Tamiya TA04 Evo-R

Post your full Counter-Steer setup specs here.
DDJ
CSJ Elite
Posts: 31
Joined: Sat Apr 09, 2011 9:50 pm
Drift Chassis: Tamiya TA04 Evo-R & TT01 Active
Location: Stockton

Tamiya TA04 Evo-R

Postby DDJ » Sun Apr 10, 2011 5:24 pm

This is a TA04R I rebuilt from the ground up into a front midship CS chassis that I call Evo-R
Image

Make: Tamiya
Model: TA04 Evo-R

Date: 4/10/11
Track surface: Smooth asphalt (parking lot)
Tire: Raikou D68/S45/D70
Motor & ESC: Novak GTB & Ballistic 8.5t
Servo: Futaba SS9551
TX/RX: Spektrum DX3.0/SR300
Weight: 2.58lbs (w/o battery)
Battery: Venom LiPower 5000mah 30c

***UPDATE 8/16/12***

Front

Camber: 1
Toe: 0
Caster hubs: 7 (Kyosho)
Springs: D-Like MSF
Sway-Bar: None
Shocks: Tamiya TRF
Shock Oil: Yokomo 300
Shocks angled one hole in on damper stay and one hole out on control arm

Rear

Camber: 0.5
Toe: 2
Springs: D-Like MSF
Sway-Bar: None
Shocks: Tamiya TRF
Shock Oil: Yokomo 200
Shocks angled vertical

Drive Train

CS: 61%
Gearing: F 9.95 / R 6.2
Front: 36
Centers: 14 front, 20 rear
Rear: 32
Spar: 120
Pinion: 31
Other: Front and center one ways

Here's a vid of it wearing HPI Cup Racer wheels and T-drifts

Here's another clip following the car
Last edited by DDJ on Thu Aug 16, 2012 11:42 am, edited 11 times in total.

Z-HiDE
Still Turns In
Still Turns In
Posts: 213
Joined: Mon Feb 22, 2010 10:08 am
Drift Chassis: MR4TC-SD, Cyclone TC
Location: Singapore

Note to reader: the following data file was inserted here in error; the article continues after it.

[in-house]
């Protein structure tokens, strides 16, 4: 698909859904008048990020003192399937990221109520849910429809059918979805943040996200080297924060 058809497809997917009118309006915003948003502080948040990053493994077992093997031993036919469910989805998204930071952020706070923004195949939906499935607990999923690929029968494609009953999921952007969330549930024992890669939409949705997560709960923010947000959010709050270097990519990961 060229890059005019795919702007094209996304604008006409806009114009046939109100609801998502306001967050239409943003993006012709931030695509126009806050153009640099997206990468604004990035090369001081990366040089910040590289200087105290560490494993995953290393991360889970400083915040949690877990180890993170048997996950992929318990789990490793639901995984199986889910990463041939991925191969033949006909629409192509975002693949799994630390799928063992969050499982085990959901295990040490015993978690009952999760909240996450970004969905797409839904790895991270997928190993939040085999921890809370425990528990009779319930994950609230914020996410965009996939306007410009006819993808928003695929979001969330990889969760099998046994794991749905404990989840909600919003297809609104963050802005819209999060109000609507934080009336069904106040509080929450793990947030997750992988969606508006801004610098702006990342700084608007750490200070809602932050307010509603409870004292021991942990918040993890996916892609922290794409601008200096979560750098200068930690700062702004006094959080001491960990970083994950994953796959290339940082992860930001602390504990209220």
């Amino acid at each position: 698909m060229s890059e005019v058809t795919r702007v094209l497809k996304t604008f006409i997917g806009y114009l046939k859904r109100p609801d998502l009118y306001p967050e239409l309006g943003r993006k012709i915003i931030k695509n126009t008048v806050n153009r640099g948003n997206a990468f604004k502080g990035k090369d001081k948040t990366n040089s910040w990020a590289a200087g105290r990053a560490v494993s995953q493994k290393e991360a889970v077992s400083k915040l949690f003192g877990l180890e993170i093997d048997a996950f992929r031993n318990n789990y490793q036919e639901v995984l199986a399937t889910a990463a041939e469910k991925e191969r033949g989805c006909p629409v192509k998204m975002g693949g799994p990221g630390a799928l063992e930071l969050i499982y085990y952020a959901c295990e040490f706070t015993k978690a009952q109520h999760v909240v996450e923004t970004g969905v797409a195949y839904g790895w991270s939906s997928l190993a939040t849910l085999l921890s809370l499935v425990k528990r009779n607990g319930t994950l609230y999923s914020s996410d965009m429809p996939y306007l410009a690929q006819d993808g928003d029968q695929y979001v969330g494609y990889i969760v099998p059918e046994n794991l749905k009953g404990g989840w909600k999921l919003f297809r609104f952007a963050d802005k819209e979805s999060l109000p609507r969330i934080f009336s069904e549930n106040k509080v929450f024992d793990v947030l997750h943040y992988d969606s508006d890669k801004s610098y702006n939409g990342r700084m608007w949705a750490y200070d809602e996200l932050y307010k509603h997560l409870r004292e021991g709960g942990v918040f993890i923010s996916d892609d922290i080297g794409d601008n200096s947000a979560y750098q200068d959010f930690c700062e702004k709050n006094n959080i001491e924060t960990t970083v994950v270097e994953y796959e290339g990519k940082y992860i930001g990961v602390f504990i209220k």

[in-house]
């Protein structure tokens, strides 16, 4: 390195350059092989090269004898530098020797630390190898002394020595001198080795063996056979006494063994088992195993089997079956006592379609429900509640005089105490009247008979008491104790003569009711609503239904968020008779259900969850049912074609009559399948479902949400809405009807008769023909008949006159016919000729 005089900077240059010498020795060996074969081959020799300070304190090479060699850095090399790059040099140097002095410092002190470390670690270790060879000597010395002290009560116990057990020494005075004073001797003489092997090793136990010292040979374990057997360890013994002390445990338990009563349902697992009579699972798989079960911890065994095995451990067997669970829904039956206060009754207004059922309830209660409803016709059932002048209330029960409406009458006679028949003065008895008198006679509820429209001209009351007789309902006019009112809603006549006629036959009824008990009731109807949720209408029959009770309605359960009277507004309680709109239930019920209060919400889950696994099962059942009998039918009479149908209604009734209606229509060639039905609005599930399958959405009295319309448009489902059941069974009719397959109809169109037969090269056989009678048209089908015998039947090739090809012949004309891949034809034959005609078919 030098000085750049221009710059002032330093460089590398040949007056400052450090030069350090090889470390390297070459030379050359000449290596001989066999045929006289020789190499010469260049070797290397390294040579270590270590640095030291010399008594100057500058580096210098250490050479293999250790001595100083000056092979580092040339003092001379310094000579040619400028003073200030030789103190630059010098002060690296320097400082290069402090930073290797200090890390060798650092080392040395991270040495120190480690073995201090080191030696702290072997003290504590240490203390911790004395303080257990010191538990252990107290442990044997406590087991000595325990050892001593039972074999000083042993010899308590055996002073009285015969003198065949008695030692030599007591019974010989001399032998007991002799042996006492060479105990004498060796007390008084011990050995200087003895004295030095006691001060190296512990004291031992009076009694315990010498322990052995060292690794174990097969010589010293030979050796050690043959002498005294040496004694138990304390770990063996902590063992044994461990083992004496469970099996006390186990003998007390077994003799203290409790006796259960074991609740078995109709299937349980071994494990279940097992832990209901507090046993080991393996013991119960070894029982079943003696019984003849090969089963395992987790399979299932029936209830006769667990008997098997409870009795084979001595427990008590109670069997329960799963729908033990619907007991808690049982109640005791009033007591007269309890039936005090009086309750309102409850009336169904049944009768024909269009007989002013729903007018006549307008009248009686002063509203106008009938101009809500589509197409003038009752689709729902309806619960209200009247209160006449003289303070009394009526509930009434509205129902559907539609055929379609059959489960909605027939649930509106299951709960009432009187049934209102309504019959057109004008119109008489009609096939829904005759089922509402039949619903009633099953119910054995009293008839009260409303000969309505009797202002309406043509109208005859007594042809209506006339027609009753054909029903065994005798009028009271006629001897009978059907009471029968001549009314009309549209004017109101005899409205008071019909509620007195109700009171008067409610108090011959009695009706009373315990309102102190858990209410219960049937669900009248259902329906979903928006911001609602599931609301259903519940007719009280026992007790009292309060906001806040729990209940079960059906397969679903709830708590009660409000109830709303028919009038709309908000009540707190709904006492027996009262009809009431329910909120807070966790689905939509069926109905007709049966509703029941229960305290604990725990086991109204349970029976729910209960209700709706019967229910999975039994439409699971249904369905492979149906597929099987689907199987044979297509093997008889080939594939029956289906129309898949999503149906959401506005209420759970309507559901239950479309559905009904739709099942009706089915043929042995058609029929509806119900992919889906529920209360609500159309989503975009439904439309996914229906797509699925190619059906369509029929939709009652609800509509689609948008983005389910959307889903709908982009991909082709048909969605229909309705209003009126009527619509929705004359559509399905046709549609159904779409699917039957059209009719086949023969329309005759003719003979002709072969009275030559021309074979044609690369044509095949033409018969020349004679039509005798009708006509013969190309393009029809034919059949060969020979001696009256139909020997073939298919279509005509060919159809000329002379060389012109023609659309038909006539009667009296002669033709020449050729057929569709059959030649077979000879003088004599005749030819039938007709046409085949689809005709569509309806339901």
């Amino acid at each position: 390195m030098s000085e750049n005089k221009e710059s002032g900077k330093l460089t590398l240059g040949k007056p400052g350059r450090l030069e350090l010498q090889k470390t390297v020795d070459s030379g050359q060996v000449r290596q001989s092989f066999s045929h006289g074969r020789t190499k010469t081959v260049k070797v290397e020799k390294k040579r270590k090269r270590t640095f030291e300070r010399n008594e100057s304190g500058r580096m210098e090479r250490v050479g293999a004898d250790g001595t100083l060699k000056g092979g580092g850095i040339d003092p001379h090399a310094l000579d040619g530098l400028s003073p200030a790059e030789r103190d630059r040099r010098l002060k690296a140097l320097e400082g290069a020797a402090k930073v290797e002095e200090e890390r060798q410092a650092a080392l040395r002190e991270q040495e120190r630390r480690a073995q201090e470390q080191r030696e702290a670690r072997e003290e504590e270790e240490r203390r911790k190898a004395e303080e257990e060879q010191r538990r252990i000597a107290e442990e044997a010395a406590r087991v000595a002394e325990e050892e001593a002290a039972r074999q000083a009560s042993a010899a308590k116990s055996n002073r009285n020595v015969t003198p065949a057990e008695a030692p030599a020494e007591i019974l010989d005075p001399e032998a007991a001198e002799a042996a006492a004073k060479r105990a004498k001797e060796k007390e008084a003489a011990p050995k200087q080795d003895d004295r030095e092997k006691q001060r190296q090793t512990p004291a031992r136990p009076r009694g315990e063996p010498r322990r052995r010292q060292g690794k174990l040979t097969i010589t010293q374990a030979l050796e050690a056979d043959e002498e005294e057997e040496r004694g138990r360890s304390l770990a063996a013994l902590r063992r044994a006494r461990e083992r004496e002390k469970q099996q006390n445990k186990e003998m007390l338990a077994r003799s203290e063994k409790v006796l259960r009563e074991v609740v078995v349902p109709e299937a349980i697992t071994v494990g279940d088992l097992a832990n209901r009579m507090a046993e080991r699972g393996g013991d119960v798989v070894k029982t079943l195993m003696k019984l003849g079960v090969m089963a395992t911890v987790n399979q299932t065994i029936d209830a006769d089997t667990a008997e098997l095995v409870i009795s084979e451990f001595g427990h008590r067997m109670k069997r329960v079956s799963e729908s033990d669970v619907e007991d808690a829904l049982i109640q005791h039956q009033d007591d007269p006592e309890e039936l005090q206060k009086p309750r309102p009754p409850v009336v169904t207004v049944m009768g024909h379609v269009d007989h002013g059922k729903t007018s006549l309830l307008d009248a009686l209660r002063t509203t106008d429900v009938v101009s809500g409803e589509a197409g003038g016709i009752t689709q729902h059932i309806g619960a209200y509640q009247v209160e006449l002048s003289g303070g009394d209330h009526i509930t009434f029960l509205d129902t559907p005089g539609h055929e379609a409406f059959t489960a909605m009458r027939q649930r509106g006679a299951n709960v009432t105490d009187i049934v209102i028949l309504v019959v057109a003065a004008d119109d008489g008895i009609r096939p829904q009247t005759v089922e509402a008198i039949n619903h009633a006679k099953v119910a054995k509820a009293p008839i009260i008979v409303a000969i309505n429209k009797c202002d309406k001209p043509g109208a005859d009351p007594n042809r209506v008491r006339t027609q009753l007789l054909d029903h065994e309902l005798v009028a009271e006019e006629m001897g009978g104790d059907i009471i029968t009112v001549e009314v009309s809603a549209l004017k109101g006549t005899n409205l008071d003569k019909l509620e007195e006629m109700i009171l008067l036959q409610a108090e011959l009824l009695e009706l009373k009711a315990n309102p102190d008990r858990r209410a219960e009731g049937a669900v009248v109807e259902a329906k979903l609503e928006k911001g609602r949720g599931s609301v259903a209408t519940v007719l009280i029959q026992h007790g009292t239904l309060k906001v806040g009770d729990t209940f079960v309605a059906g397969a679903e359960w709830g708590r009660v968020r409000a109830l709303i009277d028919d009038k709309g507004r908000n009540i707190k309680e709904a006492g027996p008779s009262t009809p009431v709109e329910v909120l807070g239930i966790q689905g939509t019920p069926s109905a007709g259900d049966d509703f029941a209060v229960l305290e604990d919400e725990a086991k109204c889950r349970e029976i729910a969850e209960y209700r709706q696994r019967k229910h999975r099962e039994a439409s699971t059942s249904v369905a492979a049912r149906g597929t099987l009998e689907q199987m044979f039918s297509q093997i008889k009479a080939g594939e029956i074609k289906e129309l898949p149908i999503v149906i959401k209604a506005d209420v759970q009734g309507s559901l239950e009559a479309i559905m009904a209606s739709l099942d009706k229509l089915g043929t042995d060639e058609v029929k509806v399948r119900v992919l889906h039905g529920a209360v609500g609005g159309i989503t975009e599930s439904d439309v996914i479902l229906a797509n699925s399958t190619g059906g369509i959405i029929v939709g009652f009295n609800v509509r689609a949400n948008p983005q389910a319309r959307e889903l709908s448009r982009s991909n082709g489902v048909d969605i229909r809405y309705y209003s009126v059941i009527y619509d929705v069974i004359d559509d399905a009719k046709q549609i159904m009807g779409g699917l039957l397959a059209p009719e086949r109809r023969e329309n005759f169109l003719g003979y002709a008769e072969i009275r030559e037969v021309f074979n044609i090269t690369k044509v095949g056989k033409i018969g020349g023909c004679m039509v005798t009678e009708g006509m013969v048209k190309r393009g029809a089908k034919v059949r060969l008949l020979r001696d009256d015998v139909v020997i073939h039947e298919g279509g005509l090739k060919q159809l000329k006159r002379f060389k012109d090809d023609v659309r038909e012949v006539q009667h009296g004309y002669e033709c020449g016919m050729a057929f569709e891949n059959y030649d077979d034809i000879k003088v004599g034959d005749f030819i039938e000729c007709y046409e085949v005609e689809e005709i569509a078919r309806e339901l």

Contact:

Re: Tamiya TA04 Evo-R 1.65CS

Postby Z-HiDE » Sun Apr 10, 2011 7:30 pm

Any detailed shots of your chassis?
<Student On A Budget>
[HP : 83448625]~[E-Mail : [email protected]]
|Cyclone TC-S 1.78CS|Nosram 7.5R|ZTW 60A|
|MR 4TC-SD CM 1.5CS|Team Powers 10.5R|Novak XBR 120A|
|Sparrowhawk DX|MOTOR|ESC|

DDJ
CSJ Elite
Posts: 31
Joined: Sat Apr 09, 2011 9:50 pm
Drift Chassis: Tamiya TA04 Evo-R & TT01 Active
Location: Stockton

Re: Tamiya TA04 Evo-R 1.65CS

Postby DDJ » Sun Apr 10, 2011 9:24 pm

I made the main deck, rear bridge, front damper stay, bumper plate, and steering bell cranks and link out of a 3mm thick carbon fiber panel. All that's TA04 are the bulkheads, motor carrier (which was separated from the rear bulkhead), battery holder, rear carbon damper stay, and bumper. Control arms are TRF/Evo reversibles using stock TA04 hubs.
Image
Image
Image
Image
Image
I first started CSing this chassis in its stock form (similar to a Sprint) with a 21t pulley I have no idea what is from and a 27t pulley from the Losi XX4. That put it at 1.65:1, which is where I've kept it all this time. My first conversion before the Evo-R was this. I called it TA04 Mk.II. All I did was move the motor in front of the battery. I had to cut the motor mount away from the rear bulkhead to do so.
Image
Image
Image
I decided to convert it again because I saw how well my bro's (J-M250) TA05 Square SP Type S was performing. It wasn't a difficult build and was a lot of fun doing.

DDJ
CSJ Elite
Posts: 31
Joined: Sat Apr 09, 2011 9:50 pm
Drift Chassis: Tamiya TA04 Evo-R & TT01 Active
Location: Stockton

Re: Tamiya TA04 Evo-R

Postby DDJ » Wed Apr 25, 2012 10:54 am

It's been a while, a bit over a year. This chassis is still running strong. I guess I made it right lol. Anyway here's current pics. Also updated first post settings (looks much better with the blue touches :lol: ).